Ladies and gentlemen, please enjoy this new episode of The B-Side, from The Film Stage. Here we examine movies from established movie stars that have flopped at the box office, been forgotten by time, or remain hidden gems. These aren’t the films that made them famous or kept them famous. These are the other ones.
And, man oh man, does Sly have a bunch of other ones. We cover one movie from each decade of the movie star’s career: his directorial debut Paradise Alley in 1978, the prison drama Lock Up from 1989, James Mangold’s Cop Land (1997), the remake Get Carter and, finally, Bullet To The Head from 2013.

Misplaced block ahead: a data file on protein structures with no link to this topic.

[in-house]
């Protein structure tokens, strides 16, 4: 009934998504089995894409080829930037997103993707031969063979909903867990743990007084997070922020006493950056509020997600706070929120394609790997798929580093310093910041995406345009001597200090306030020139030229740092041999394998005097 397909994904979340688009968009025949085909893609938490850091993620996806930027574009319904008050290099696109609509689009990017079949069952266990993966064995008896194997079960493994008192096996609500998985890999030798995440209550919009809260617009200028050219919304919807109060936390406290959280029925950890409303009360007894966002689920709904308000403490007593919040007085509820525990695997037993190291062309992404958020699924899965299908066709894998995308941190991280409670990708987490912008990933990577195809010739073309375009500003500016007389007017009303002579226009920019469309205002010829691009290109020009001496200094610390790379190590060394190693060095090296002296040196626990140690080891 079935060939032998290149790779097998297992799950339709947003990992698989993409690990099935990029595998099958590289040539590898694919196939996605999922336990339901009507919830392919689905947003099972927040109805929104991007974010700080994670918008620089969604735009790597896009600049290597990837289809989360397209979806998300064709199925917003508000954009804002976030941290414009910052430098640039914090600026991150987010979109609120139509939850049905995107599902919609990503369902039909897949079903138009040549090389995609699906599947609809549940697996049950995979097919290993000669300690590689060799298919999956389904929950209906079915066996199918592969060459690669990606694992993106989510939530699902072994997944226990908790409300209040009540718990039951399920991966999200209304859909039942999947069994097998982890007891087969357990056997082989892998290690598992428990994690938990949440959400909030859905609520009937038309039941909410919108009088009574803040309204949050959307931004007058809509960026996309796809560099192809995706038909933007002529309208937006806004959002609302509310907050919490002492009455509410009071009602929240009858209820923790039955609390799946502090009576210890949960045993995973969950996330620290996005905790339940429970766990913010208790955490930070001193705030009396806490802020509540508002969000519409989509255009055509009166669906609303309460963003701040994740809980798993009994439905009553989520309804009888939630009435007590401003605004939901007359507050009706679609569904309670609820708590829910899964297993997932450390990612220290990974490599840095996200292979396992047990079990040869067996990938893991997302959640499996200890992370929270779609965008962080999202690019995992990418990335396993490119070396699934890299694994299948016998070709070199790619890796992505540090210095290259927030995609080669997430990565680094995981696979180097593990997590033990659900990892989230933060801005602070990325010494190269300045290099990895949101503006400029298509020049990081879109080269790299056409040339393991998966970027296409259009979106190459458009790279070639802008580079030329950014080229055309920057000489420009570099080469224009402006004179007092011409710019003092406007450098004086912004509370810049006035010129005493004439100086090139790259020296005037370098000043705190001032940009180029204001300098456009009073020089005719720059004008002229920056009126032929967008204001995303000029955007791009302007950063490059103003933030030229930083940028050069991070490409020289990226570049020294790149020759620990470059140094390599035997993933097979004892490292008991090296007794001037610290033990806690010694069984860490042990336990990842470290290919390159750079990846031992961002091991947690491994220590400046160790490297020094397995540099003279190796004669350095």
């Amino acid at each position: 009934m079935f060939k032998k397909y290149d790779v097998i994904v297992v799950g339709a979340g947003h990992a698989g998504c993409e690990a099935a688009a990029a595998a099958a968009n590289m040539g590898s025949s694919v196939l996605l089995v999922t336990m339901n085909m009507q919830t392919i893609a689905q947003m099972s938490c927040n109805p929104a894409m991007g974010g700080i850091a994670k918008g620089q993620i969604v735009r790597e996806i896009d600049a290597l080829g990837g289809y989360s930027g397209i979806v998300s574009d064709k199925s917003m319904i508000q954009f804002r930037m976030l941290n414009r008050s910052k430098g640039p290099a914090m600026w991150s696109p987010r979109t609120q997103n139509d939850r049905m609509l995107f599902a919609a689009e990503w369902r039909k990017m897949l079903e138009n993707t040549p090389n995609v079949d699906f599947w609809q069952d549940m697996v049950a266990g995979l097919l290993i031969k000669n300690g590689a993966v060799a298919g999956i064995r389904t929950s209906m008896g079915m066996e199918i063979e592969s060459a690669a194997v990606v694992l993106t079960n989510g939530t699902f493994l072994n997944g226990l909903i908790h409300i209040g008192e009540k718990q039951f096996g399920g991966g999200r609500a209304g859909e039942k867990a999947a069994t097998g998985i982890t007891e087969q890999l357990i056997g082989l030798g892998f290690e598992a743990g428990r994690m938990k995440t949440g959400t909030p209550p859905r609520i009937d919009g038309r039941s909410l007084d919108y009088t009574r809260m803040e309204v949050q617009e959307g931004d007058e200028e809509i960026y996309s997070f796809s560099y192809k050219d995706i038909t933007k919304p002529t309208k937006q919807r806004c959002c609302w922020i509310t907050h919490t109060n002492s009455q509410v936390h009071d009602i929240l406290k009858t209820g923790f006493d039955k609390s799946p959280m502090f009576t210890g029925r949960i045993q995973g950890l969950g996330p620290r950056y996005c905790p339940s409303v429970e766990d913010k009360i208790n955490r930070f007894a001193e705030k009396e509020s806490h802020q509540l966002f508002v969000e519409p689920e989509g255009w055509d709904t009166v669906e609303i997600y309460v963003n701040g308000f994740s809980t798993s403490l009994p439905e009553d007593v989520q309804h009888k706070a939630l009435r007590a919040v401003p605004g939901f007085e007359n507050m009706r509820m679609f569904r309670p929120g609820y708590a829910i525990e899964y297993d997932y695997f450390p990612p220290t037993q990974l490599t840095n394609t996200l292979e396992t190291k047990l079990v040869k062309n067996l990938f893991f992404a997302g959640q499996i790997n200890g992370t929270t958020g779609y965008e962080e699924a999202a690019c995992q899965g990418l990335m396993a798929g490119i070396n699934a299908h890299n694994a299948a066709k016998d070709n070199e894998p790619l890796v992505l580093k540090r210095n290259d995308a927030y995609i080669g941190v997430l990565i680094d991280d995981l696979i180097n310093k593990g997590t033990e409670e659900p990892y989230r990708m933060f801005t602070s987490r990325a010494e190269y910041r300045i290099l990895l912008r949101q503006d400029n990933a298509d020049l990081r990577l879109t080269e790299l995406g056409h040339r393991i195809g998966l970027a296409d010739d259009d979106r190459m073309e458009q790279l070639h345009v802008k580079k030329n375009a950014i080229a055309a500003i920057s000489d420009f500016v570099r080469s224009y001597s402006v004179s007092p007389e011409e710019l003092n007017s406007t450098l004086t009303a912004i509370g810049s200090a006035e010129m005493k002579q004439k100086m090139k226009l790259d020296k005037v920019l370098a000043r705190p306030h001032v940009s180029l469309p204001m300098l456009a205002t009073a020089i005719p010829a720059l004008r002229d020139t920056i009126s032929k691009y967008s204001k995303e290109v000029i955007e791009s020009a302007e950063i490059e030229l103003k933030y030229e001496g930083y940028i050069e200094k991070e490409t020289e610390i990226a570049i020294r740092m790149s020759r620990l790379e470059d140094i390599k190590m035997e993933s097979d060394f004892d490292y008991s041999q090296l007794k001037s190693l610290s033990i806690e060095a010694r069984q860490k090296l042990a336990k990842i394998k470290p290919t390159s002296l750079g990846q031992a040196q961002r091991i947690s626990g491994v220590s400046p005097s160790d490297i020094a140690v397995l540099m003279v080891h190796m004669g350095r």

We get a bad impression from podcast producer Conor O’Donnell and some sharp insight from our guest Chadd Harbold, an accomplished filmmaker with two films in theaters right now: Depraved, directed by Larry Fessenden, and Villains, starring Bill Skarsgård and Maika Monroe. He’s also the writer/director of the film Long Nights, Short Mornings.
The three of us discuss Sly’s early career and ego-driven foibles, his reckless, action movie 80s, his career regrets and late-era resurgence. One thing we didn’t discuss was this wild story involving Richard Gere on the set of The Lords of Flatbush.